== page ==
The Washington State Department of Agriculture is encouraging homeowners to think about bees before applying pesticides to flowering plants.
It's part of an effort to reduce the risk to pollinators vital to garden health and the local and state economy because bees pollinate 10 of Washington's top 40 crops.
Pesticides are among the potential causes of the perplexing decline in bee population nationwide. A U.S. Department of Agriculture and Environmental Protection Agency report issued in May suggested parasites and disease, genetics and poor nutrition also were potential factors in what has commonly been called colony collapse.
Washington has not had any severe bee poisoning cases since 2002, when bee deaths were tied to pesticides known as neonicotinoids used on pears, said Erik Johansen, a state Department of Agriculture pesticide registration specialist.
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But each year, Washington tends to see two or three incidents resulting in dead bees, he said.
"There has been a growing concern about the health of bees and other pollinators in Washington and across the country," said Bud Hover, the Department of Agriculture's director, in a statement. "Our agriculture community and our environment need these pollinators."
Crops pollinated by bees were worth more than $2.75 billion to the state's economy in 2011, according to the department. Mid-Columbia crops that depend on bees for pollination include apples, cherries and blueberries.
The Department of Agriculture recently decided against creating rules that would limit homeowner use of neonicotinoid insecticides on ornamental plants. It was something Thurston County commissioners requested based on a belief that the insecticides were harmful to the local bee population.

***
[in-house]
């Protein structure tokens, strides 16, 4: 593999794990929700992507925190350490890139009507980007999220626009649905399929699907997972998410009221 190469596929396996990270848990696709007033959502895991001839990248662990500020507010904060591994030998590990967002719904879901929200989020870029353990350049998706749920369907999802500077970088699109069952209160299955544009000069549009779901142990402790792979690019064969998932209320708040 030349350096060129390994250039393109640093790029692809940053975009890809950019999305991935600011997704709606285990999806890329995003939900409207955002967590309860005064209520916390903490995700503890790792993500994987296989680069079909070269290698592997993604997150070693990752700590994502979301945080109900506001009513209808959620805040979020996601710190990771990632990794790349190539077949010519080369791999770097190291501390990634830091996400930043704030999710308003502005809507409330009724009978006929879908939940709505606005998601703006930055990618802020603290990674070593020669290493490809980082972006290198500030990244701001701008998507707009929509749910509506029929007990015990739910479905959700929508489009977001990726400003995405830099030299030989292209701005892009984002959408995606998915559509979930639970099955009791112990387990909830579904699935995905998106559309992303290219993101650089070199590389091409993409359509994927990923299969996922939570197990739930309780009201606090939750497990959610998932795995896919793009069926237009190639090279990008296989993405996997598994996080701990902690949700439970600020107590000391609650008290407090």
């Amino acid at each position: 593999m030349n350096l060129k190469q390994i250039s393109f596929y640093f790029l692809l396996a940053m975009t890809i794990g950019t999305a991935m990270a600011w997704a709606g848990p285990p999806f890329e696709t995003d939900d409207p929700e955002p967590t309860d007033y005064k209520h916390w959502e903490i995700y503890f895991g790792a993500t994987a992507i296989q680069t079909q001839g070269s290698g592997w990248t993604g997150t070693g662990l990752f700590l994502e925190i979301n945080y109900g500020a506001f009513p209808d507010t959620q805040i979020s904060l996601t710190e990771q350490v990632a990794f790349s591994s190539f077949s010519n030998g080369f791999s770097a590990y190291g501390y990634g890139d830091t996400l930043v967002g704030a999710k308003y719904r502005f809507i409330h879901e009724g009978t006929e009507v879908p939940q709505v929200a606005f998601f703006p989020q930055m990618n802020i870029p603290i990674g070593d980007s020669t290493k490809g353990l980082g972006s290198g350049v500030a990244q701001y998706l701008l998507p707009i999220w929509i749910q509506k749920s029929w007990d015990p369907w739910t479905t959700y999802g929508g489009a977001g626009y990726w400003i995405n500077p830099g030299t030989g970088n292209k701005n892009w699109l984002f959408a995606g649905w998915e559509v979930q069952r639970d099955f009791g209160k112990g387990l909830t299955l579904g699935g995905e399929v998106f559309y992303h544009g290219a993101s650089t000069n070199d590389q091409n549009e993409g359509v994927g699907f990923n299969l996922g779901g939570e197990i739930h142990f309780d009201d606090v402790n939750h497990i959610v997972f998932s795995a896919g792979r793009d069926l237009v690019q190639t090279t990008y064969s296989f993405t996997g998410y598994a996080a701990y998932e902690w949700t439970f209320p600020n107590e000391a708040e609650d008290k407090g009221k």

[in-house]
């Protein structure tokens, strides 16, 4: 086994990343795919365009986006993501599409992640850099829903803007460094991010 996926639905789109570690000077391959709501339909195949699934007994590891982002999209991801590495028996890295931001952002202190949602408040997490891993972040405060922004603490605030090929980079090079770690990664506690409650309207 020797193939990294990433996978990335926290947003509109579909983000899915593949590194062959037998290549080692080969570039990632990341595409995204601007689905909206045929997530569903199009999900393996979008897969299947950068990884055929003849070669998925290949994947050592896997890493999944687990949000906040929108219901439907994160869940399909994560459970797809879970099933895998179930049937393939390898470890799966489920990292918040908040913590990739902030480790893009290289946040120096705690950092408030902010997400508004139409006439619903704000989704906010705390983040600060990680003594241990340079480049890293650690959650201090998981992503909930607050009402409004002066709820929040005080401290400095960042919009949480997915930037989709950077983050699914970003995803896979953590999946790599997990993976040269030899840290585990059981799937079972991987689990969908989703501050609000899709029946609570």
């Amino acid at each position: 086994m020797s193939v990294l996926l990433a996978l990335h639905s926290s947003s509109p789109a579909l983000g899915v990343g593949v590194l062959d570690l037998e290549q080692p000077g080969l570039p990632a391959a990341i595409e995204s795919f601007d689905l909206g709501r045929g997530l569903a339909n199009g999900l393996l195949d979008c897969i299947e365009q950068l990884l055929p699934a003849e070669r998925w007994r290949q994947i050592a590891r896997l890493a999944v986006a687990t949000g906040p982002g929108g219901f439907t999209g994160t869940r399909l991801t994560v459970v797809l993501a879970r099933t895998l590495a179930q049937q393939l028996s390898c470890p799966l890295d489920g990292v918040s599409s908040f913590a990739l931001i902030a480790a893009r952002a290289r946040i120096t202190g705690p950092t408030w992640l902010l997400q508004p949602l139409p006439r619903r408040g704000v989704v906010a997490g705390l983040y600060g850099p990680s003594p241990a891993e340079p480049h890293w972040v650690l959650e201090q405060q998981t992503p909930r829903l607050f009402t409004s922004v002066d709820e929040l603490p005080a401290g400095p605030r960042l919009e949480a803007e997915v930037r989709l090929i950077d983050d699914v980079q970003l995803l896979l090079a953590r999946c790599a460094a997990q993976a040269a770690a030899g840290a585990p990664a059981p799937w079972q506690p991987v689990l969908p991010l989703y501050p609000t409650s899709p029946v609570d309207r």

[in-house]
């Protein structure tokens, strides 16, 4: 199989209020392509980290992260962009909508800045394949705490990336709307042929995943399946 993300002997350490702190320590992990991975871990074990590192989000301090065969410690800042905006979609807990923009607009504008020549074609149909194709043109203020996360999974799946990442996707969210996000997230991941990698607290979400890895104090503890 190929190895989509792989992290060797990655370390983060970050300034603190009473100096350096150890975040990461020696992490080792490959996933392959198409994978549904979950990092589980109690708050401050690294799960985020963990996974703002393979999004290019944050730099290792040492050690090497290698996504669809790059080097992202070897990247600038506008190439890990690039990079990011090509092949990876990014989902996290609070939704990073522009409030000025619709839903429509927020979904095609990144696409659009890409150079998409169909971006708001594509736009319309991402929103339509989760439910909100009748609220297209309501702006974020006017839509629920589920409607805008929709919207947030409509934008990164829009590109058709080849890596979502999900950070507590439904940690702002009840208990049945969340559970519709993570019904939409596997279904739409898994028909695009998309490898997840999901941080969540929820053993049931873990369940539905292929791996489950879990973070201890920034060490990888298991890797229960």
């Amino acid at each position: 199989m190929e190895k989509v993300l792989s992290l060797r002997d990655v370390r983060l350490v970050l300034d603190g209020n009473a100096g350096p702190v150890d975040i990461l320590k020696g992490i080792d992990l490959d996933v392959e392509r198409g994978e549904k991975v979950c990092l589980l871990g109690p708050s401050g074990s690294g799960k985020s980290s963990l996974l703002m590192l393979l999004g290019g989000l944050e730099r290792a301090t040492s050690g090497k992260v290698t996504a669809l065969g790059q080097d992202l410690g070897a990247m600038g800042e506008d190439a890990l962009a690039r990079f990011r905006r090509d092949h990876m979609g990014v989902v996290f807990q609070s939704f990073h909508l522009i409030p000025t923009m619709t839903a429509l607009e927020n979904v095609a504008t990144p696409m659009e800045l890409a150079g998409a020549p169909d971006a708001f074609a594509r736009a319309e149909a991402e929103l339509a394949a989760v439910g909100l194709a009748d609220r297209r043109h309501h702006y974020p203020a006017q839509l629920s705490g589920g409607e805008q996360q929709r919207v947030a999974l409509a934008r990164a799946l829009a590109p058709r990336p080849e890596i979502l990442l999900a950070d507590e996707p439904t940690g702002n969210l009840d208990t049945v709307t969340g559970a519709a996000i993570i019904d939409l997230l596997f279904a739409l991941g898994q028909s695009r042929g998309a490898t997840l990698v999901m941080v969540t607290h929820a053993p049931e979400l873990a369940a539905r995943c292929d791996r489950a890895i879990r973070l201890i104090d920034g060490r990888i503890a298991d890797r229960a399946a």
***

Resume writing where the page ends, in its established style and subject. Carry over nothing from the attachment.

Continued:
While the department decided there wasn't enough data to limit the used of those insecticides to those with licenses at this point, Johansen said Hover did decide to reach out to homeowners to educate them on use.
Agricultural and commercial applicators tend to have training and licenses, officials have said. The directions on pesticides they use also tend to be more explicit than those that a homeowner may buy at a store like Home Depot or Lowe's.
Essentially, Johansen said they are encouraging homeowners to avoid applying pesticides to blooming plants. Instead, homeowners should apply pesticides before or after bloom, when it is less likely bees will be directly exposed to the pesticides.
"If you can avoid applying when the plant is blooming, that is a huge deal," he said.
While there have been several incidents involving linden trees in Oregon and other states, Johansen said the concern is with any blooming plants.
With pesticides that are applied using soil drench, it's best to wait until after bloom, Johansen said. In that case, the pesticide applied near the roots is taken up into the plant. If it enters pollen or nectar, it could be problematic for any bees pollinating the plant.
In addition, homeowners should apply the lowest rate consistent with controlling the pest and choose a product with the shortest residual to avoid contaminating next season's bees, he said.
Homeowners should also check the labels for any warnings about risks to pollinators such as bees before applying any pesticides, Johansen said.
A pamphlet the department has posted on its website and is distributing also encourages homeowners to wait until after all petals have fallen before using neonicotinoid insecticides that have clothianidin, dinotefuran, imidacloprid and thiamethoxam as ingredients. Those may be highly toxic to bees for several days after they are applied, according to officials.
-- For more information, go to http://agr.wa.gov.
-- Kristi Pihl: 582-1512; firstname.lastname@example.org